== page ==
• Lack of support and protection from the legal and justice systems
  • Silence was necessary for survival during an era when the Black community suffered horrific crimes against humanity.

“Well I think that no one outside of the community has demonstrated competence or awareness enough of what's going on with us. They haven't projected to us that they are competent to deal with us.”

- Robert Wright, Social Worker

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Accountability and Safer Spaces

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Reflection Activity:

  1. How can those who perpetuate violence be held accountable in their communities?
  2. How can we create safe spaces for people to disclose what has happened to them?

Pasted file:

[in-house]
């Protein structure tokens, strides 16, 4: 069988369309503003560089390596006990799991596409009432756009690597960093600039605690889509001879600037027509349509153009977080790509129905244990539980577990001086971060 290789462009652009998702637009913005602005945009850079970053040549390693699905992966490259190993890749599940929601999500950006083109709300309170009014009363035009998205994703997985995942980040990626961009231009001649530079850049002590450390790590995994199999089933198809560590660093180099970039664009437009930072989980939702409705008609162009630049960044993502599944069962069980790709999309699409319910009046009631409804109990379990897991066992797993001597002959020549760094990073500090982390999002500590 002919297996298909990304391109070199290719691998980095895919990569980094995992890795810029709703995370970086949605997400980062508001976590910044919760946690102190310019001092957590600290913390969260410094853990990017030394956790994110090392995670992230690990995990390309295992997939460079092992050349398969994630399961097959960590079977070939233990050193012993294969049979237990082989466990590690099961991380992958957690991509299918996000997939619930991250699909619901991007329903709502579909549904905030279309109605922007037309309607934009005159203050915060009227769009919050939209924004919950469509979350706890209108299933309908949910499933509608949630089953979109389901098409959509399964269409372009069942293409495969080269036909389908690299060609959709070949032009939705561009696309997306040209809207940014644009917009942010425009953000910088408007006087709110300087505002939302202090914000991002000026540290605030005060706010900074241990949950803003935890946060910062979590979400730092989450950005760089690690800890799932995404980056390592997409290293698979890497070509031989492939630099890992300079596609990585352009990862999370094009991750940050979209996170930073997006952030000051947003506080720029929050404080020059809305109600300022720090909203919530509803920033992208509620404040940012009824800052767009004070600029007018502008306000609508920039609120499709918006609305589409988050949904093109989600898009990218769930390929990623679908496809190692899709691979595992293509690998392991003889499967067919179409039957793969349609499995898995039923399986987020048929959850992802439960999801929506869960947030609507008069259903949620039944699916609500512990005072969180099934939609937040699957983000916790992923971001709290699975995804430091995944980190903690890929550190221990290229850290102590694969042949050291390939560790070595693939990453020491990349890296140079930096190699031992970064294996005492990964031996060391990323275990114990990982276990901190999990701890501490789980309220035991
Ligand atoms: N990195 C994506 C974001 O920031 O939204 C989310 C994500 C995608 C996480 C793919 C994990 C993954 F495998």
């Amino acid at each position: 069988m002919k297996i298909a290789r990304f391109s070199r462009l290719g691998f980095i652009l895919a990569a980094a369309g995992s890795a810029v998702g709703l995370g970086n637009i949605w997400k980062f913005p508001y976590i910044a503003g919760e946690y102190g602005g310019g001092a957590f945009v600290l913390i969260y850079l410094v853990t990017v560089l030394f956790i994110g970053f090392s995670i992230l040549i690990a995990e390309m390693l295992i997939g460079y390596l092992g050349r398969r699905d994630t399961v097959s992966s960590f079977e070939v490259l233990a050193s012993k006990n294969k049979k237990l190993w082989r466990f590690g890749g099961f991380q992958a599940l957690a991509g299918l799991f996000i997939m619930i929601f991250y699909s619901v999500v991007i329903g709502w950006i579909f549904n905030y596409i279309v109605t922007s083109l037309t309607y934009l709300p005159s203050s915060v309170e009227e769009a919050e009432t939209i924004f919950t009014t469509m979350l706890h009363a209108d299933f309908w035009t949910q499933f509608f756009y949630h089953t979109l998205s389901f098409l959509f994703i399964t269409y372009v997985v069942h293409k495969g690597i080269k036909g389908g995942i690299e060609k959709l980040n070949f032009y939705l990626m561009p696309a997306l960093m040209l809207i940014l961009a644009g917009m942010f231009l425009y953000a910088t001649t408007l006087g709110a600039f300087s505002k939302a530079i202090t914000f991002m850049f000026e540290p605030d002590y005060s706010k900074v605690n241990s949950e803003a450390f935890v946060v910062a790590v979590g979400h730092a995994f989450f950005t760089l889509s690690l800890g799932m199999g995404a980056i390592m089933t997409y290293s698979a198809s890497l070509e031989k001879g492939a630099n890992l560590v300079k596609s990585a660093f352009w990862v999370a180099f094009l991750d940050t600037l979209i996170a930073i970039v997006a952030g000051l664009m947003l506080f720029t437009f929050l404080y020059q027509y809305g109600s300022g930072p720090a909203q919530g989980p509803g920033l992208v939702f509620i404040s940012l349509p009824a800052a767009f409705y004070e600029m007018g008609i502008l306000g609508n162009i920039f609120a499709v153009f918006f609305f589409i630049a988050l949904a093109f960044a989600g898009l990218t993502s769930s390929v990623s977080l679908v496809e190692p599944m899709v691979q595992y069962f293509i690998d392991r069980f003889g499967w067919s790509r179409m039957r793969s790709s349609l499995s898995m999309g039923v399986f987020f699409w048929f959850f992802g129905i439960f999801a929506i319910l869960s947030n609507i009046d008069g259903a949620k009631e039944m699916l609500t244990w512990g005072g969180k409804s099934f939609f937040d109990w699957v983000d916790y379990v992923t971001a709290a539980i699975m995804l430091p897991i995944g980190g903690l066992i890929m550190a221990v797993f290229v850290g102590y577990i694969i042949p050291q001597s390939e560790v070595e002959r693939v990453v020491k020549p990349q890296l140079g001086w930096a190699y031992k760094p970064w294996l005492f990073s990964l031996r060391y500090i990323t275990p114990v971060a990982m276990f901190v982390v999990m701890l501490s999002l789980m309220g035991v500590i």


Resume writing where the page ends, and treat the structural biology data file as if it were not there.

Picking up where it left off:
3. How might supports and services for survivors of sexual violence be more reflective of these community and cultural norms?
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Cultural Pride- Music

Music is universally powerful and unites communities in halls, places of worship, and kitchens worldwide. Through music, African Nova Scotians give expression to the many issues, events, and challenges that have impacted us over time. Music is a way to educate, tell a story, and build upon and re-create a vibrant culture.

Faith and music are intertwined. Gospel music has been a uniting force for African Nova Scotians for centuries. The ANS music scene today is a rich mix of flavours, from hip hop to reggae, gospel to classical, and so much more.

“Music in general is universal; it’s so powerful. Music empowers people by uplifting them and telling them to follow their dream, and just to do everything you feel you need to do.”

- Keonte Beals, Musician

Listen to Songs of Freedom.  Superstar soprano Measha Brueggergosman explores her African heritage & the powerful music born by the hard path from slavery to freedom.

Music Songs of Freedom